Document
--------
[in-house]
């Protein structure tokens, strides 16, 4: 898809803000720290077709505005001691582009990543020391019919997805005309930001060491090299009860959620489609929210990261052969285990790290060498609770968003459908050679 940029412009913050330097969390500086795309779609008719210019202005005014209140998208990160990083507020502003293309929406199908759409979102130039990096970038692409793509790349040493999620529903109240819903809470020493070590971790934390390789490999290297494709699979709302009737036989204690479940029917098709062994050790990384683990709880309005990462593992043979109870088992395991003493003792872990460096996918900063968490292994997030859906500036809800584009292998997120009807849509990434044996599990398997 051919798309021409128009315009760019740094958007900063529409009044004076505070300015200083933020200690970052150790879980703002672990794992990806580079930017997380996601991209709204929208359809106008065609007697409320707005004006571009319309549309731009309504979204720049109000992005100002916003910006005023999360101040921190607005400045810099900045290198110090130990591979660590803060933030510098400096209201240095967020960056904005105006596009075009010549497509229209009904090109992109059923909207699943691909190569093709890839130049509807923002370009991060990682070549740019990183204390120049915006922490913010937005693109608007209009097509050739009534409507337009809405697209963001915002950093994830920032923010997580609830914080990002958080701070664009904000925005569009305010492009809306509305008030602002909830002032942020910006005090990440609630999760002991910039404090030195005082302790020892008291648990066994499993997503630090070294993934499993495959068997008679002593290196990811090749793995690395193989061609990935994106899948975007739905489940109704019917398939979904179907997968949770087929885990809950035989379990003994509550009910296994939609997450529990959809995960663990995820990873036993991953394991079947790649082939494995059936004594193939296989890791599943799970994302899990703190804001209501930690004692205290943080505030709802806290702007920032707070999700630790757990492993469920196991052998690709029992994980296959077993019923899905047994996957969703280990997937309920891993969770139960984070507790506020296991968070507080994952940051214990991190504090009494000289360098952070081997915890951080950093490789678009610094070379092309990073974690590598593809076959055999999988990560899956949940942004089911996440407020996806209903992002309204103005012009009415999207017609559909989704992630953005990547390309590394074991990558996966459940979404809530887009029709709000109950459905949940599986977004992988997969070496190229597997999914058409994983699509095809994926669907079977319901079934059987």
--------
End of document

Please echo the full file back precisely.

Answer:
[in-house]
């Protein structure tokens, strides 16, 4: 898809803000720290077709505005001691582009990543020391019919997805005309930001060491090299009860959620489609929210990261052969285990790290060498609770968003459908050679 940029412009913050330097969390500086795309779609008719210019202005005014209140998208990160990083507020502003293309929406199908759409979102130039990096970038692409793509790349040493999620529903109240819903809470020493070590971790934390390789490999290297494709699979709302009737036989204690479940029917098709062994050790990384683990709880309005990462593992043979109870088992395991003493003792872990460096996918900063968490292994997030859906500036809800584009292998997120009807849509990434044996599990398997 051919798309021409128009315009760019740094958007900063529409009044004076505070300015200083933020200690970052150790879980703002672990794992990806580079930017997380996601991209709204929208359809106008065609007697409320707005004006571009319309549309731009309504979204720049109000992005100002916003910006005023999360101040921190607005400045810099900045290198110090130990591979660590803060933030510098400096209201240095967020960056904005105006596009075009010549497509229209009904090109992109059923909207699943691909190569093709890839130049509807923002370009991060990682070549740019990183204390120049915006922490913010937005693109608007209009097509050739009534409507337009809405697209963001915002950093994830920032923010997580609830914080990002958080701070664009904000925005569009305010492009809306509305008030602002909830002032942020910006005090990440609630999760002991910039404090030195005082302790020892008291648990066994499993997503630090070294993934499993495959068997008679002593290196990811090749793995690395193989061609990935994106899948975007739905489940109704019917398939979904179907997968949770087929885990809950035989379990003994509550009910296994939609997450529990959809995960663990995820990873036993991953394991079947790649082939494995059936004594193939296989890791599943799970994302899990703190804001209501930690004692205290943080505030709802806290702007920032707070999700630790757990492993469920196991052998690709029992994980296959077993019923899905047994996957969703280990997937309920891993969770139960984070507790506020296991968070507080994952940051214990991190504090009494000289360098952070081997915890951080950093490789678009610094070379092309990073974690590598593809076959055999999988990560899956949940942004089911996440407020996806209903992002309204103005012009009415999207017609559909989704992630953005990547390309590394074991990558996966459940979404809530887009029709709000109950459905949940599986977004992988997969070496190229597997999914058409994983699509095809994926669907079977319901079934059987």